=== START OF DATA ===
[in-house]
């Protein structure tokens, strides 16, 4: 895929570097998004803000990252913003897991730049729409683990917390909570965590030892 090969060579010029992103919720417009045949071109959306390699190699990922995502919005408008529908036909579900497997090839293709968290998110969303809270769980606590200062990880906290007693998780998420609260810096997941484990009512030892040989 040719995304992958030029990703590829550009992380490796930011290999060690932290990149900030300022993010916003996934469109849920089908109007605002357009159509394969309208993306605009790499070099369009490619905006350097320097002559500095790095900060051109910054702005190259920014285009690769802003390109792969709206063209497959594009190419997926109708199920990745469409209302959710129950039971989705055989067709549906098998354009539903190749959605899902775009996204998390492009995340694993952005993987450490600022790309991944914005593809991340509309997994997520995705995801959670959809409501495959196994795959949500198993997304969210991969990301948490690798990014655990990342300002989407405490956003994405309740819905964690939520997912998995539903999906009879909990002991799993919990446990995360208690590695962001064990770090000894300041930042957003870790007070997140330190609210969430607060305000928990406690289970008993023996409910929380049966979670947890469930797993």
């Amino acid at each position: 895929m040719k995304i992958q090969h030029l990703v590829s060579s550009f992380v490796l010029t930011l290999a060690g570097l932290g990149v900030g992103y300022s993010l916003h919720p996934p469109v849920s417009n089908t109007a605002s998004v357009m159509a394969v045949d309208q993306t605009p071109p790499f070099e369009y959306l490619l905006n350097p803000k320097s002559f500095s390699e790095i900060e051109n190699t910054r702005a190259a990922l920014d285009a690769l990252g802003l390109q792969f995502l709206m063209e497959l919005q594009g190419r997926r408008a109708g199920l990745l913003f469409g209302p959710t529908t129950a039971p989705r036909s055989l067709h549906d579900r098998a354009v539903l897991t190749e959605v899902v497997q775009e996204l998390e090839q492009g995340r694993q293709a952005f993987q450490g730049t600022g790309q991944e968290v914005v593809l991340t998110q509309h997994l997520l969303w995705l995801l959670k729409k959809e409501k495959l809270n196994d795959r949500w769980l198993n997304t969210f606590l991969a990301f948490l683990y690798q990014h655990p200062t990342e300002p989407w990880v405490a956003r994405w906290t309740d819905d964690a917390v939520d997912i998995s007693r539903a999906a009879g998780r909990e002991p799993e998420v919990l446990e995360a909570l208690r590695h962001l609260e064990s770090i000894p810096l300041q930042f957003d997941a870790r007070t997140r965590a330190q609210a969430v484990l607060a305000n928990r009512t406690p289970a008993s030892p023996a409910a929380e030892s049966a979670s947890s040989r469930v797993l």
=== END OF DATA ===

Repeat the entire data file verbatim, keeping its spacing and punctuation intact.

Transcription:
[in-house]
């Protein structure tokens, strides 16, 4: 895929570097998004803000990252913003897991730049729409683990917390909570965590030892 090969060579010029992103919720417009045949071109959306390699190699990922995502919005408008529908036909579900497997090839293709968290998110969303809270769980606590200062990880906290007693998780998420609260810096997941484990009512030892040989 040719995304992958030029990703590829550009992380490796930011290999060690932290990149900030300022993010916003996934469109849920089908109007605002357009159509394969309208993306605009790499070099369009490619905006350097320097002559500095790095900060051109910054702005190259920014285009690769802003390109792969709206063209497959594009190419997926109708199920990745469409209302959710129950039971989705055989067709549906098998354009539903190749959605899902775009996204998390492009995340694993952005993987450490600022790309991944914005593809991340509309997994997520995705995801959670959809409501495959196994795959949500198993997304969210991969990301948490690798990014655990990342300002989407405490956003994405309740819905964690939520997912998995539903999906009879909990002991799993919990446990995360208690590695962001064990770090000894300041930042957003870790007070997140330190609210969430607060305000928990406690289970008993023996409910929380049966979670947890469930797993």
């Amino acid at each position: 895929m040719k995304i992958q090969h030029l990703v590829s060579s550009f992380v490796l010029t930011l290999a060690g570097l932290g990149v900030g992103y300022s993010l916003h919720p996934p469109v849920s417009n089908t109007a605002s998004v357009m159509a394969v045949d309208q993306t605009p071109p790499f070099e369009y959306l490619l905006n350097p803000k320097s002559f500095s390699e790095i900060e051109n190699t910054r702005a190259a990922l920014d285009a690769l990252g802003l390109q792969f995502l709206m063209e497959l919005q594009g190419r997926r408008a109708g199920l990745l913003f469409g209302p959710t529908t129950a039971p989705r036909s055989l067709h549906d579900r098998a354009v539903l897991t190749e959605v899902v497997q775009e996204l998390e090839q492009g995340r694993q293709a952005f993987q450490g730049t600022g790309q991944e968290v914005v593809l991340t998110q509309h997994l997520l969303w995705l995801l959670k729409k959809e409501k495959l809270n196994d795959r949500w769980l198993n997304t969210f606590l991969a990301f948490l683990y690798q990014h655990p200062t990342e300002p989407w990880v405490a956003r994405w906290t309740d819905d964690a917390v939520d997912i998995s007693r539903a999906a009879g998780r909990e002991p799993e998420v919990l446990e995360a909570l208690r590695h962001l609260e064990s770090i000894p810096l300041q930042f957003d997941a870790r007070t997140r965590a330190q609210a969430v484990l607060a305000n928990r009512t406690p289970a008993s030892p023996a409910a929380e030892s049966a979670s947890s040989r469930v797993l």